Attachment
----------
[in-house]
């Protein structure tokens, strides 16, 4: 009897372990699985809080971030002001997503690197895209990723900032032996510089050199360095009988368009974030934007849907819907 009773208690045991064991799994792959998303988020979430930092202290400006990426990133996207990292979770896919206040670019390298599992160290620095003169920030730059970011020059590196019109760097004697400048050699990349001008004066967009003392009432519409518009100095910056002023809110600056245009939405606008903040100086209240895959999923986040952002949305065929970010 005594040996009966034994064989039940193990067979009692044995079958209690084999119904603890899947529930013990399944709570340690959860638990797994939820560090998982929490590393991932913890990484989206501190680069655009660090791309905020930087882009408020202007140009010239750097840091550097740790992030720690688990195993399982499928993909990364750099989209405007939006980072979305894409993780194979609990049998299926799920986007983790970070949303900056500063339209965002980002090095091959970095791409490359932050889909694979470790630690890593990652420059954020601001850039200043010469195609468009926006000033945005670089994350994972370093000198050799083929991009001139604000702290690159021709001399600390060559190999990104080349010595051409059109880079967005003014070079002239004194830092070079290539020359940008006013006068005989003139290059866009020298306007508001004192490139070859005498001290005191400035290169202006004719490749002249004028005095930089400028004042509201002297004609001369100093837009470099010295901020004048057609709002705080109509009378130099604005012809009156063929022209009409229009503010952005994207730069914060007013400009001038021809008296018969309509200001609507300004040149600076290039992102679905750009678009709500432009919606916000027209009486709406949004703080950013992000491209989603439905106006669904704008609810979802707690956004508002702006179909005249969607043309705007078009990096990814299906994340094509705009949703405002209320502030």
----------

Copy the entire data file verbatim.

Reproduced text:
[in-house]
């Protein structure tokens, strides 16, 4: 009897372990699985809080971030002001997503690197895209990723900032032996510089050199360095009988368009974030934007849907819907 009773208690045991064991799994792959998303988020979430930092202290400006990426990133996207990292979770896919206040670019390298599992160290620095003169920030730059970011020059590196019109760097004697400048050699990349001008004066967009003392009432519409518009100095910056002023809110600056245009939405606008903040100086209240895959999923986040952002949305065929970010 005594040996009966034994064989039940193990067979009692044995079958209690084999119904603890899947529930013990399944709570340690959860638990797994939820560090998982929490590393991932913890990484989206501190680069655009660090791309905020930087882009408020202007140009010239750097840091550097740790992030720690688990195993399982499928993909990364750099989209405007939006980072979305894409993780194979609990049998299926799920986007983790970070949303900056500063339209965002980002090095091959970095791409490359932050889909694979470790630690890593990652420059954020601001850039200043010469195609468009926006000033945005670089994350994972370093000198050799083929991009001139604000702290690159021709001399600390060559190999990104080349010595051409059109880079967005003014070079002239004194830092070079290539020359940008006013006068005989003139290059866009020298306007508001004192490139070859005498001290005191400035290169202006004719490749002249004028005095930089400028004042509201002297004609001369100093837009470099010295901020004048057609709002705080109509009378130099604005012809009156063929022209009409229009503010952005994207730069914060007013400009001038021809008296018969309509200001609507300004040149600076290039992102679905750009678009709500432009919606916000027209009486709406949004703080950013992000491209989603439905106006669904704008609810979802707690956004508002702006179909005249969607043309705007078009990096990814299906994340094509705009949703405002209320502030």